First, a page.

SPLIT SCT HOLDS CONTRIBUTIONS TO RETIREMENT ACCOUNTS NOT PART OF WORKERS' COMP. AVERAGE WEEKLY WAGE
Shaw, an airline worker, hurt his back lifting luggage. The parties didn't dispute Shaw's entitlement to workers' compensation -- they did, though, disagree about whether the airline's contributions to Shaw's 401(k) and pension were part of Shaw's weekly wage from which the level of Shaw's workers' comp. benefits were computed.
A divided NC COA panel (with Judges Geer and Elmore in the majority and Judge Hunter dissenting) held that not all fringe benefits should be excluded from calculating "average weekly wage" and remanded to the Industrial Commission for reconsideration.
A split NC SCT reversed. Justice Newby, writing for the majority, determined that contributions to retirement accounts, "fringe benefits," are not part of an employee's "earnings," a term used to define "average weekly wage" in the Workers' Compensation Act. Holding otherwise would graft onto workers' comp. law something otherwise not there -- which only legislature can do.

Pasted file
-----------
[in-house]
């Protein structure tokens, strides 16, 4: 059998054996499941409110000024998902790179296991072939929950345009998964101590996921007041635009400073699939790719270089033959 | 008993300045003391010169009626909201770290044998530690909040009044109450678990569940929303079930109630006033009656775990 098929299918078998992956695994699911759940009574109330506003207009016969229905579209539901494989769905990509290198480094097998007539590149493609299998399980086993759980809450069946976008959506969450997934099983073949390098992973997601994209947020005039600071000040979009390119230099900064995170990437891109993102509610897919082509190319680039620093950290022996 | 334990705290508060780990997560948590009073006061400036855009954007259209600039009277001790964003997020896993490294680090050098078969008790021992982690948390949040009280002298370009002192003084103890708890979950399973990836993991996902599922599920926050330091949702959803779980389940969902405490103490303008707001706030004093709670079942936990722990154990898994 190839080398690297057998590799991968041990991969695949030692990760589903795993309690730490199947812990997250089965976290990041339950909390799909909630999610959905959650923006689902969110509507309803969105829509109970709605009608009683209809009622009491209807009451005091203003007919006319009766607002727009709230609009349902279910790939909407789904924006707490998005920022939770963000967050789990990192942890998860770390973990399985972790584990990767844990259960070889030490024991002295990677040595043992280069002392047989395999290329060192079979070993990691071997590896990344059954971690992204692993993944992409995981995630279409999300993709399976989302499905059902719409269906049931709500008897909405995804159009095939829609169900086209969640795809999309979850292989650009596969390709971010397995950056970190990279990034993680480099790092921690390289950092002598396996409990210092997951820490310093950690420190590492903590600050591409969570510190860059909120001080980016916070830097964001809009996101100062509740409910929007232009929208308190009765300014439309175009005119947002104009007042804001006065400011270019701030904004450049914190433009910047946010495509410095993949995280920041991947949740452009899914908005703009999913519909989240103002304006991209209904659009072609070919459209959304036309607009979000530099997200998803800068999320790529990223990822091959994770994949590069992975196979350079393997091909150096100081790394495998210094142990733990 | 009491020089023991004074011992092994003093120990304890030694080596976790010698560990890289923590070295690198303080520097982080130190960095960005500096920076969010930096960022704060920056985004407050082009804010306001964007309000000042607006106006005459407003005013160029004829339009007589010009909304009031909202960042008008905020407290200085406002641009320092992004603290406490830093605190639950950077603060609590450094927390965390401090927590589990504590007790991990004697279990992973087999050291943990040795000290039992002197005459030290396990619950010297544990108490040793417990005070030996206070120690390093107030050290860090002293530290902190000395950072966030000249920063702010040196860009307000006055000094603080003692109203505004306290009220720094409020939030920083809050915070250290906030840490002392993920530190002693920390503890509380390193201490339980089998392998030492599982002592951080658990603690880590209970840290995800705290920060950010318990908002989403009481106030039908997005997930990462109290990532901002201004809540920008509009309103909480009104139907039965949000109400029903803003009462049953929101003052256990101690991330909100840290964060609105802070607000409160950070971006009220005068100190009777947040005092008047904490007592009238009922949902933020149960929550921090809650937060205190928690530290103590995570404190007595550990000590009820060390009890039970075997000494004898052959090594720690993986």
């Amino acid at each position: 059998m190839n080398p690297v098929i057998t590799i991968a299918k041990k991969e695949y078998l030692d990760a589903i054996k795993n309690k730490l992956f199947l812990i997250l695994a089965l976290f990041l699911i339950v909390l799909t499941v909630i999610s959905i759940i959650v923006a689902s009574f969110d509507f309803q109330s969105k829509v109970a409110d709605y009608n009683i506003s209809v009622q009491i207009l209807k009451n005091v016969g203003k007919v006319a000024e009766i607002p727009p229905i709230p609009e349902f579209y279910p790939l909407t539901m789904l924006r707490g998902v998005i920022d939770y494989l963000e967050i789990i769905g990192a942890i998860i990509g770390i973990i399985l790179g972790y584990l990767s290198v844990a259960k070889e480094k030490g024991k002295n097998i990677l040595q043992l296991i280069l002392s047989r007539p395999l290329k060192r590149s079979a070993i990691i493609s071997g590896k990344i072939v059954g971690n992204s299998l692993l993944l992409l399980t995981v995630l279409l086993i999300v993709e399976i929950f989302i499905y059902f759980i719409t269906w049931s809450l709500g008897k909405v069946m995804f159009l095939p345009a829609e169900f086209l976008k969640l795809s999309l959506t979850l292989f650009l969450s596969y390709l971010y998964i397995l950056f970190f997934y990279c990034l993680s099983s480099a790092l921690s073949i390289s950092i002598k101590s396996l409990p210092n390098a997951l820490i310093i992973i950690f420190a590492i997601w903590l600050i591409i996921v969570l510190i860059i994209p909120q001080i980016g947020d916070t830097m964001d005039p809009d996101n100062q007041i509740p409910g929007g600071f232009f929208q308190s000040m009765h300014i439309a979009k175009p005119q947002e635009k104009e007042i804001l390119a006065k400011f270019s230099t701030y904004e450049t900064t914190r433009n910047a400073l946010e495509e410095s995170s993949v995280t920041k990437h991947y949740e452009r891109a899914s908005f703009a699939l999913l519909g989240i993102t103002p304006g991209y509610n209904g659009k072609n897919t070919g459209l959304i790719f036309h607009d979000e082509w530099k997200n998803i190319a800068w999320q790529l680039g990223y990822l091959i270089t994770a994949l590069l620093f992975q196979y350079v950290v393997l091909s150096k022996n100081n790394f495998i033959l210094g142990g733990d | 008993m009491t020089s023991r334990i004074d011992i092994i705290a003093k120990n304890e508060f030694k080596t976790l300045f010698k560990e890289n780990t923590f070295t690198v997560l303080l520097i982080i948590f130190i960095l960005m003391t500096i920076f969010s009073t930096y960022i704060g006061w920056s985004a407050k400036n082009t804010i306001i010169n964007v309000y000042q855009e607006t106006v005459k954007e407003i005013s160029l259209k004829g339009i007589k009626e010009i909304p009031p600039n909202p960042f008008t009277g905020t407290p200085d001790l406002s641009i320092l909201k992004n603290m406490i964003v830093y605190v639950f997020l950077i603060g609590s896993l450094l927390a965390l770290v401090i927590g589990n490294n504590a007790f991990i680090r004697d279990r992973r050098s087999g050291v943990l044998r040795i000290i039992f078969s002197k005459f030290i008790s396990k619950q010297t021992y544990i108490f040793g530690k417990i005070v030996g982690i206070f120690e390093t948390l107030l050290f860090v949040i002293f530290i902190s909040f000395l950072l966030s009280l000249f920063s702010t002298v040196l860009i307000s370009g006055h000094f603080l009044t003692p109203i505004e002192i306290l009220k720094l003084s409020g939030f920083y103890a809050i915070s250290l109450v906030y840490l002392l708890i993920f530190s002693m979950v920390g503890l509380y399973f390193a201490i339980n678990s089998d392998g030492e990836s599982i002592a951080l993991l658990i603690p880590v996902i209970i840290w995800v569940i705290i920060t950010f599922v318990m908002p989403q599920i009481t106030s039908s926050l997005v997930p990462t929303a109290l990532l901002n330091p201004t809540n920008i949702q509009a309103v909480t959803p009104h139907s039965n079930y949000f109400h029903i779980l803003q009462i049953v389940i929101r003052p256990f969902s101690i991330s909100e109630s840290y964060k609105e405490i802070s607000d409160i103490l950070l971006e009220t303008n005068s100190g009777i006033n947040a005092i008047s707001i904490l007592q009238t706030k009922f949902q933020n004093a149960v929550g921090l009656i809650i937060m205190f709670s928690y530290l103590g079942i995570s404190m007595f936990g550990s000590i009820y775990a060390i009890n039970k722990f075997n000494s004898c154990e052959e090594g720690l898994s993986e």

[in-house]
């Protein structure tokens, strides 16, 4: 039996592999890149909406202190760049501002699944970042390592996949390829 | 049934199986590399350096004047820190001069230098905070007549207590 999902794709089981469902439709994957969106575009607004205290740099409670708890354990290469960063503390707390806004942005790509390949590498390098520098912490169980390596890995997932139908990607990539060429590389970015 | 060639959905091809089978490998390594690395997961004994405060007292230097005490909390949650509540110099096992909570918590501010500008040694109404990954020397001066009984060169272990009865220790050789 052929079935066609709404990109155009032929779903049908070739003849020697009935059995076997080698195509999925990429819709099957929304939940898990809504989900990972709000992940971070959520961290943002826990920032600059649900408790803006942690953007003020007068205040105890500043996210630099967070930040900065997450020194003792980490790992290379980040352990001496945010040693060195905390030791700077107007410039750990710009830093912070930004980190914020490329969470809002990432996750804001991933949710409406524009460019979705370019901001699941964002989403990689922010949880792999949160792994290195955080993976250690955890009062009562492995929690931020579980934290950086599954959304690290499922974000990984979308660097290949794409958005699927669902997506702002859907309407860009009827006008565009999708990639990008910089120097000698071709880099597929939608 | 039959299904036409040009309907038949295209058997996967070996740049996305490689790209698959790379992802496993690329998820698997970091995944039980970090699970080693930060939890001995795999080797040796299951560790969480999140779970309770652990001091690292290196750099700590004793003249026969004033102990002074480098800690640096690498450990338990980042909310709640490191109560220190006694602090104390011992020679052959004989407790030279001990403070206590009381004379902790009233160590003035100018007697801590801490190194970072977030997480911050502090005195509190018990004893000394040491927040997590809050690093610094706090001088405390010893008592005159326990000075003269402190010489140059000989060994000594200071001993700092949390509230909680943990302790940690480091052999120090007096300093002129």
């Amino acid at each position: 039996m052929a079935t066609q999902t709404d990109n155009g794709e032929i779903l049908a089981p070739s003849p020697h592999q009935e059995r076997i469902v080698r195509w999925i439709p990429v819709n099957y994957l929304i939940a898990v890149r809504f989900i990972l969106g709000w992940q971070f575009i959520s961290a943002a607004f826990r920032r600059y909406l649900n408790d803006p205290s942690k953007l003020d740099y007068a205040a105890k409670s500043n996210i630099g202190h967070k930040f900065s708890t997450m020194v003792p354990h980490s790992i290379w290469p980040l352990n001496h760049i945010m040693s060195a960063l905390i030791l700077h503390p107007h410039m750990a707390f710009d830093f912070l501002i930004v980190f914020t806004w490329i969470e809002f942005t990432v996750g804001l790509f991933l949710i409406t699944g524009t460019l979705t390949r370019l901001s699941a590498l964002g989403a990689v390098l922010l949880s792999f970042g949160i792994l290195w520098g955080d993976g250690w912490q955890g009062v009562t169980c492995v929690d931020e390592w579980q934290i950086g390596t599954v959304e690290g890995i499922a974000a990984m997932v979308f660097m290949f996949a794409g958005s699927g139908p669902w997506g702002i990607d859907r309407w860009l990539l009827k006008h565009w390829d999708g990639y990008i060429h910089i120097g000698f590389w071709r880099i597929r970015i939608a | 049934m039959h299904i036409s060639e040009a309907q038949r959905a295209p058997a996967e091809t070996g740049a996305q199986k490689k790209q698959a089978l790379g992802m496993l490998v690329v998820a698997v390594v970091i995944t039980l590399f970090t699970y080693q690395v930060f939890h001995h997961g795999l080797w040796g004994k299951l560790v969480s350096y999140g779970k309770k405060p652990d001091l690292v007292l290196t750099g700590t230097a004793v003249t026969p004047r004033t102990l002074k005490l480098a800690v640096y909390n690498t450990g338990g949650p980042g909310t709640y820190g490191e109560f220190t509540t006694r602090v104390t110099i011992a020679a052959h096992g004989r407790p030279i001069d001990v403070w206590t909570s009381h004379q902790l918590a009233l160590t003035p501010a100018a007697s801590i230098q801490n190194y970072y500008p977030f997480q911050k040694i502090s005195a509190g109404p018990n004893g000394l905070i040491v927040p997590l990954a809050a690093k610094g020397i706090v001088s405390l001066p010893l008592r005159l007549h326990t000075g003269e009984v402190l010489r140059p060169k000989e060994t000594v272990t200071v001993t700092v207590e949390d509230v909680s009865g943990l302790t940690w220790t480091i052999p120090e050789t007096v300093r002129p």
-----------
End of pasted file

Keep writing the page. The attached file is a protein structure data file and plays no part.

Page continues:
Justices Timmons-Goodson and Hudson dissented. Not least because prior case law indicates that pensions are deferred compensation, and because the Workers' Compensation Act is to be construed broadly, they would have affirmed the COA majority.